Tuffey and Martin`s injuries keep Auckland Aces worried
Hyderabad: The Auckland Aces skipper Gareth Hopkins is confident that senior pacers Daryl Tuffey and Chris Martin will recover in time before the start of their Champions League T20 campaign that starts next week.
Hopkins who has played a few matches for the Black Caps stated, "We have got a couple of injury concerns. Daryl Tuffey got a swollen teeth while Chris Martin has a shoulder injury. We are monitoring how it goes. Hopefully, they will pull through in time otherwise they wouldn`t have been here in first place."
Hopkins admitted that his team is a bit short on experience as most of the youngsters haven`t played in the sub-continent. "My expectations from the team is that the guys will give their 100 percent and we will move into the next round. We are just focussing on performing to the best of our abilities," Hopkins said.
Former Zimbabwean leg-spinner Paul Strang, who is currently coaching the Auckland Aces team told reporters that they intend to take one game at a time. "We are focusing on one game at a time. I know that is something coaches say all the time. But we have got a qualifying phase. Any three teams can go through. We are focusing on the qualifying phase. I would like to qualify. I believe we can."
Asked how he saw chances of his team, he said: "Kolkata and Somerset are two very good teams. It is a tough challenge. But we are prepared as well as we can. We got some good players in our team. Collectively, we may spring a few surprises."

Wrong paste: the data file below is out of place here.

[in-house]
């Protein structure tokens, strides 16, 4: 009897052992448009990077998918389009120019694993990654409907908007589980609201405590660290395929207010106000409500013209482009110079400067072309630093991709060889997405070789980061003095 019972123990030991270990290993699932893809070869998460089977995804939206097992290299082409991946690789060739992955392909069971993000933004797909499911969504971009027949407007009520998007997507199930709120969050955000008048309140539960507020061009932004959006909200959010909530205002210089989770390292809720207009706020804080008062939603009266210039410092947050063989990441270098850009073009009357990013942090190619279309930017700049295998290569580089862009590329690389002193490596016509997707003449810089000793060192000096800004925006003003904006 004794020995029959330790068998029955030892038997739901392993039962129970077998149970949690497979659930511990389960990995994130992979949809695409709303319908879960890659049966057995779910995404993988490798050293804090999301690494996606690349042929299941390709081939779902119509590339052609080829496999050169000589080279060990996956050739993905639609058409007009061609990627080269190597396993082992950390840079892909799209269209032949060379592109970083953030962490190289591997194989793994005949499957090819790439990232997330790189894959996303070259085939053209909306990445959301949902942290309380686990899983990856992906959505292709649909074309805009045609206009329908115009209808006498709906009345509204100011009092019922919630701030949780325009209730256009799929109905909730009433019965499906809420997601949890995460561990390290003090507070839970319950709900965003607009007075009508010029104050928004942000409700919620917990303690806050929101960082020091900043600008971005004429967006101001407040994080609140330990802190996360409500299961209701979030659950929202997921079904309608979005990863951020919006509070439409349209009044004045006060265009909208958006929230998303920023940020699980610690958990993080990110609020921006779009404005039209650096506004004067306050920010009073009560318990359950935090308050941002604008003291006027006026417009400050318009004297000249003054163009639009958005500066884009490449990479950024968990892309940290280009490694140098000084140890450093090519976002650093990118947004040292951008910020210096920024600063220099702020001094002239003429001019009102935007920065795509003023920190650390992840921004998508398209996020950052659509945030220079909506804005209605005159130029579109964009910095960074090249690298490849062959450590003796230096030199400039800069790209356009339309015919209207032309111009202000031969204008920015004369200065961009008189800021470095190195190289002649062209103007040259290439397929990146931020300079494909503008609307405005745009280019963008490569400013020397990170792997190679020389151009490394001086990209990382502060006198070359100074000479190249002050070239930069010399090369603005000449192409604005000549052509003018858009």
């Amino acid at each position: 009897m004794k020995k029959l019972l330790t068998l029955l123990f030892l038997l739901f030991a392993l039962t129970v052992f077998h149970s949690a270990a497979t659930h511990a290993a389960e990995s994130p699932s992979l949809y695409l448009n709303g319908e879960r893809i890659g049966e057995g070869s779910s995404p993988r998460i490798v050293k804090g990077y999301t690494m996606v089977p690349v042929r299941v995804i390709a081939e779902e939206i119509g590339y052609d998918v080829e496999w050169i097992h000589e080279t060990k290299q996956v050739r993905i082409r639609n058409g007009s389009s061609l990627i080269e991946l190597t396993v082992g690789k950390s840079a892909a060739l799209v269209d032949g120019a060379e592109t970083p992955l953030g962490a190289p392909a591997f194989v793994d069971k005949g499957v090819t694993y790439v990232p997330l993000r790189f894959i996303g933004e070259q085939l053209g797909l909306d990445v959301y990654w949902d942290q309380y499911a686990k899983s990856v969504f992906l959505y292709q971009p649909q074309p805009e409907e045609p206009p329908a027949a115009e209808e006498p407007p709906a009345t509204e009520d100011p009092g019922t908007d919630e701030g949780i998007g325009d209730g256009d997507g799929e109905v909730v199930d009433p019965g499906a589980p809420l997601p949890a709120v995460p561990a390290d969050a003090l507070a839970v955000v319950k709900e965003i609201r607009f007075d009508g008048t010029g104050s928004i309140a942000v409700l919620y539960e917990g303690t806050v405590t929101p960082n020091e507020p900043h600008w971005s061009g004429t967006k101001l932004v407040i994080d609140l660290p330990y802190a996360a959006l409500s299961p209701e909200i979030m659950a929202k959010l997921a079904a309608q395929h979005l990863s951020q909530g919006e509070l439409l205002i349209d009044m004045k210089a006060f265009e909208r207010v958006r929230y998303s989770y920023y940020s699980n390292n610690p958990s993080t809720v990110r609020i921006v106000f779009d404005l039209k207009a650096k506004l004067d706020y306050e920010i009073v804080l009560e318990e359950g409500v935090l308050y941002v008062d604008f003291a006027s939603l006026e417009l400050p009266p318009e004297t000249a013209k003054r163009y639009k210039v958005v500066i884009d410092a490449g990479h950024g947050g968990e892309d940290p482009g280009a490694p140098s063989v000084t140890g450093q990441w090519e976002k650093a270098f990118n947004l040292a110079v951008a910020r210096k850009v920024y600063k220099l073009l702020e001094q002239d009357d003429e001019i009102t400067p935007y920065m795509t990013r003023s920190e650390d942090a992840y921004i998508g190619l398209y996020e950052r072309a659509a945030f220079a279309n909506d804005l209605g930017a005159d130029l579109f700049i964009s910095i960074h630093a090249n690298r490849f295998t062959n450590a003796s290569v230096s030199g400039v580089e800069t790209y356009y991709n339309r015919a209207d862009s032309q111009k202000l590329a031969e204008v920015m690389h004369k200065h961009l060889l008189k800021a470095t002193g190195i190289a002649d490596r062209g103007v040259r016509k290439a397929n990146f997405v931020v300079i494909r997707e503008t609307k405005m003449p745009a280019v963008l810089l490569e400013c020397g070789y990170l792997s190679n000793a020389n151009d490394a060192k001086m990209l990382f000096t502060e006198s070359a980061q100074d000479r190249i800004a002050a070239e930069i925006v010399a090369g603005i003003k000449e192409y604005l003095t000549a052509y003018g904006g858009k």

Replying to a query, he said there cannot be an elaborate strategy in T20 matches, he said the players have to be let "express themselves."
Agreeing that some of the players in the team lack the experience of playing in India, Strang said the young players have been told about the conditions and how they should prepare for the tournament. "We have gone a long way towards ensuring that they know what they are going to receive here. The culture, the pitches, the crowds, the heat, humidity.
"It has been a lot of education. Nothing actually beats playing in India. For some young players, it can be a great experience, a frightening one. But I expect them to do well. The experienced players will help them," he said.